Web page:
By Hannah Campbell
World Rhino Day is celebrated annually on September 22nd and celebrates the five rhino species: black, white, greater one-horned, Sumatran and Javan.
The eastern black rhino is listed as critically endangered by the IUCN, with fewer than 5,000 remaining worldwide. In Kenya, the black rhino population dropped from an estimated 20,000 in 1970, to fewer than 400 individuals in the space of 20 years, a decline of 98%. This was largely due to poaching as a result of challenges to wildlife management.
Progress is being made…
Due to outstanding conservation efforts across the country, the eastern black rhino population has grown to around 750, with Kenya remaining the stronghold of the subspecies.
This excellent progress in the reduction of poaching and implementation of breeding programmes has meant that the current sanctuaries are fast approaching the ecological carrying capacity for the population, and space is needed to maintain the desired grown rate of at least 5% per year.
2,000 individuals are recognised as being the minimum number for a metapopulation of the black rhino necessary to ensure the long term survival of this species in Kenya. The sooner this target can be achieved, the greater the reduction in loss of overall genetic diversity.
If the desired population growth of 5% per year is achieved and maintained, Kenya could reach this goal of 2,000 rhinos in 20 years. The main limiting factor is providing the space needed for this population growth.
… but space is needed to maintain the desired population growth.
Loisaba has recently sent an application to KWS requesting permission to become a Rhino Sanctuary.
Black rhinos were last seen on the property in the early 70’s, and it is an aim to make Loisaba a permanent home for rhinos again. Laikipia is already a stronghold for the eastern black rhino, with proven success in the similar environments to Loisaba such as Ol Jogi, Ol Pejeta and Lewa, which are prime black rhino habitat. The national black rhino action plan recognises the need to identify areas for population expansion to achieve the vision of attaining a metapopulation of 2,000 rhinos. Establishing a new rhino sanctuary in Loisaba conservancy will help achieve this vision, and contribute meaningfully to the Biological Management of the black rhino (D.b. michaeli) as Kenya strives to achieve the goal of a minimum population of 830 black rhinos by the end of 2021.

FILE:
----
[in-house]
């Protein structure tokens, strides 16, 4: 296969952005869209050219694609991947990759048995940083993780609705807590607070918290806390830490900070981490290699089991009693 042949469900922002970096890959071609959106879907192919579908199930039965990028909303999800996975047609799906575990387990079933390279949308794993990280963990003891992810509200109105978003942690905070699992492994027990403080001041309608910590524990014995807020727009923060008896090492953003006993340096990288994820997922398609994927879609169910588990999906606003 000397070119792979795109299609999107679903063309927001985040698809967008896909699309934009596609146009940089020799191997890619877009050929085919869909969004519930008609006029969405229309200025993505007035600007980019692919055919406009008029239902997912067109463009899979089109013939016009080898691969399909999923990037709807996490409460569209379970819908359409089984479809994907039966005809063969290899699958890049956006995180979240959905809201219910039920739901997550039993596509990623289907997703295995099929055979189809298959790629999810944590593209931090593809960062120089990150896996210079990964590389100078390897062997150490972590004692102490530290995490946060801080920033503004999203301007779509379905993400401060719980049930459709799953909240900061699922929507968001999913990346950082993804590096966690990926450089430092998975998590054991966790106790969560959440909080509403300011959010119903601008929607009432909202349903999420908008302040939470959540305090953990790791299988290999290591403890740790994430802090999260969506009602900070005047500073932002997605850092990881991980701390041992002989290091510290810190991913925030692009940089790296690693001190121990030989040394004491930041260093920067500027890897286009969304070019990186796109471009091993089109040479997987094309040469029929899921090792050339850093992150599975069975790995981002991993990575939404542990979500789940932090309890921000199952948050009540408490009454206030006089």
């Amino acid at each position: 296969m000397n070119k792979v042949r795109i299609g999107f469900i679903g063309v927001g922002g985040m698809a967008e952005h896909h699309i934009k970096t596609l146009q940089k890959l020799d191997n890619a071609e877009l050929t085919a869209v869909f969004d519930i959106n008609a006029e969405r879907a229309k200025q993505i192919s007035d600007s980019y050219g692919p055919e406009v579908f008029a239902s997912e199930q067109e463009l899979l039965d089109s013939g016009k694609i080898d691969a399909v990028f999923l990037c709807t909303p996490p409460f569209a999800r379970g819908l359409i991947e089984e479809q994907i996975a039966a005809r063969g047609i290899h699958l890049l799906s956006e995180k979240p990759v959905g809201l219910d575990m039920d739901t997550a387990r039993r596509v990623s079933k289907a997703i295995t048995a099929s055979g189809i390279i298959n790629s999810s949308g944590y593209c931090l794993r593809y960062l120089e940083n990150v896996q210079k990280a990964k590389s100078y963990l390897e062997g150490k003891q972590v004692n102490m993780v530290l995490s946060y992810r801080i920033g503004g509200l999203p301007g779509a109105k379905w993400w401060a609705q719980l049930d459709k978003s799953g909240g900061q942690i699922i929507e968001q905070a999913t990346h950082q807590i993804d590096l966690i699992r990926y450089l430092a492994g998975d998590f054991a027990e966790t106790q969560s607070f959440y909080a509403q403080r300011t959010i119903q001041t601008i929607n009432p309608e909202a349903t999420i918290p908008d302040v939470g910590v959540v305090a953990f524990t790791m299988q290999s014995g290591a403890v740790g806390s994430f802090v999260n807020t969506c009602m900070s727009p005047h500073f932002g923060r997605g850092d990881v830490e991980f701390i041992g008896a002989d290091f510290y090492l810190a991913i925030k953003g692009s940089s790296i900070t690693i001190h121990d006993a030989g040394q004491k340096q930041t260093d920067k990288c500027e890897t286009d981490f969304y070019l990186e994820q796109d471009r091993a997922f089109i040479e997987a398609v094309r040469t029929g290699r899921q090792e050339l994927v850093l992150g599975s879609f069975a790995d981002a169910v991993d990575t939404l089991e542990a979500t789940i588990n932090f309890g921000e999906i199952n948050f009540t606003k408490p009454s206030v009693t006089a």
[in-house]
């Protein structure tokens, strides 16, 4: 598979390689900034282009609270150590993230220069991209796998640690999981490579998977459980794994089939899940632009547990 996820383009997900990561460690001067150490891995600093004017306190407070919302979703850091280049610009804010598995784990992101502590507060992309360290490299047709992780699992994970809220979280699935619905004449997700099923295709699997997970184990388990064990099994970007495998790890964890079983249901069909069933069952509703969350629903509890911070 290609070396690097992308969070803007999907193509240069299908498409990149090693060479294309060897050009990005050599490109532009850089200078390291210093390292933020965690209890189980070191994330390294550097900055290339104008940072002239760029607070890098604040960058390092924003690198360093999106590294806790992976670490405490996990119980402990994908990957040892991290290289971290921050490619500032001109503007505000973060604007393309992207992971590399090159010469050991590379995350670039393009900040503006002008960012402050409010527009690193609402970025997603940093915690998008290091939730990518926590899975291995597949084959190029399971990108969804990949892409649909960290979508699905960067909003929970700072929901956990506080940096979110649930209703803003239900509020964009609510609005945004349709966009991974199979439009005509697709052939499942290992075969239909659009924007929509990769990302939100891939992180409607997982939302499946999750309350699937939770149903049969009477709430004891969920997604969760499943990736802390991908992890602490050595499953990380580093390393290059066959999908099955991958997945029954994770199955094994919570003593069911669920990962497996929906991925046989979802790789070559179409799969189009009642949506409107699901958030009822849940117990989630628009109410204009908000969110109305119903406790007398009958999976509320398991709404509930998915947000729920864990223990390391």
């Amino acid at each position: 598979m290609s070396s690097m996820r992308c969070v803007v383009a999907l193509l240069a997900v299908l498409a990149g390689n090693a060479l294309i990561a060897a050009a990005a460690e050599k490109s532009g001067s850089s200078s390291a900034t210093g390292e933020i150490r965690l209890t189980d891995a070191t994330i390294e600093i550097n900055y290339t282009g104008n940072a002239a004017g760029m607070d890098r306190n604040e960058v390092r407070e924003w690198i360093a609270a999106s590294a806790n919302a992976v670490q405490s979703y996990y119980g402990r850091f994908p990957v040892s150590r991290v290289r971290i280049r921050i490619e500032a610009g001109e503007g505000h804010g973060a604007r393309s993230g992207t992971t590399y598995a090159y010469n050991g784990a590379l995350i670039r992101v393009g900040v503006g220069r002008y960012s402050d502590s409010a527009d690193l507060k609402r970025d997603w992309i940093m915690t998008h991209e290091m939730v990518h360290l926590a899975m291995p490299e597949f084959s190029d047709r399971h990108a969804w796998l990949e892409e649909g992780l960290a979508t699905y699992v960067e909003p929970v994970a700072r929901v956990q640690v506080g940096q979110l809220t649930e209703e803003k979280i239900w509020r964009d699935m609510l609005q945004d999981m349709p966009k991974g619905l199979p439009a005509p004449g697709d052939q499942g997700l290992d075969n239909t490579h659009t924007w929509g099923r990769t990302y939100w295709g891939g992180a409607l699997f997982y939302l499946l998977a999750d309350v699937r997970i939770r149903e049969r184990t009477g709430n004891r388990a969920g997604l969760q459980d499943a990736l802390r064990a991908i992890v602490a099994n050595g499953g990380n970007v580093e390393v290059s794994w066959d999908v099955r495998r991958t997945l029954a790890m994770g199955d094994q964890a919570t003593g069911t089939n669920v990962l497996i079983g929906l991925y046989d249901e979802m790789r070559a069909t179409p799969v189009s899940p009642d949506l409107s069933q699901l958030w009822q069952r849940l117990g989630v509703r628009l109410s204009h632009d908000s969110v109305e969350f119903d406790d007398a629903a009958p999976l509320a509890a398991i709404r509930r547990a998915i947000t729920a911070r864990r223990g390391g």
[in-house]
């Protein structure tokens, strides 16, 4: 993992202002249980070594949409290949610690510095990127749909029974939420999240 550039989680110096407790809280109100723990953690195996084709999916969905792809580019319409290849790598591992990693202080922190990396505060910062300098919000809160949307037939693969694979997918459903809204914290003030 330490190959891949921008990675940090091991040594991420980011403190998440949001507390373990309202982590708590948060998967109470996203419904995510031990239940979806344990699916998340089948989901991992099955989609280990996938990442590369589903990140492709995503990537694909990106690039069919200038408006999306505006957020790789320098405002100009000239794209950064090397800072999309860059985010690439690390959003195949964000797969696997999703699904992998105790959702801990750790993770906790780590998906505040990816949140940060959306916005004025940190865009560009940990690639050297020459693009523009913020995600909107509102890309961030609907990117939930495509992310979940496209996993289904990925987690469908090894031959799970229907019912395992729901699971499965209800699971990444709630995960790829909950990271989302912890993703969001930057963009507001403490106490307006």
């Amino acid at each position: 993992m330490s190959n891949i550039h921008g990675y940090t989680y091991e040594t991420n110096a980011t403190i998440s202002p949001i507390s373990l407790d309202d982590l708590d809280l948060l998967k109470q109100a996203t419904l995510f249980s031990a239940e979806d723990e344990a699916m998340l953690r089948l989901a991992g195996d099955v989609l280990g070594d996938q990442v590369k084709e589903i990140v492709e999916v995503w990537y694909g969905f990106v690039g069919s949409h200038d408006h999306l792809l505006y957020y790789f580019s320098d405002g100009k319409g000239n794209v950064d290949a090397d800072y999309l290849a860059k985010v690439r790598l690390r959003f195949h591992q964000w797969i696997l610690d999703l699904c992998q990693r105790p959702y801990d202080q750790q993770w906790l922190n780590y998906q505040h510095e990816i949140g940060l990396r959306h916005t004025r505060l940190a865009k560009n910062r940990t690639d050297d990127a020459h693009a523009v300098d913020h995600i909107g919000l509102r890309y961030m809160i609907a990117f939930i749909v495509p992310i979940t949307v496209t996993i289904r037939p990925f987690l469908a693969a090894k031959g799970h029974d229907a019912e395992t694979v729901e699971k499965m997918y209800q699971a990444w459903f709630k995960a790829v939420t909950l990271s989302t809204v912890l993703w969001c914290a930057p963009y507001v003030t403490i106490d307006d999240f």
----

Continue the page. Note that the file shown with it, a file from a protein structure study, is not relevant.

The reintroduction of rhinos to Loisaba not only provides habitat in order to maintain a population growth rate, but also creates an opportunity to widen the gene pool by creating a new breeding population with individuals from several different sanctuaries that have successfully reached carrying capacity.
In order to be ‘rhino ready’, we are aiming to raise funding for the extra costs associated with providing infrastructure and monitoring for rhinos. If you would like to hear more about our plan or find out how you can help us bring rhinos home to Loisaba, please contact Hannah on [email protected] or visit www.loisaba.com/donate.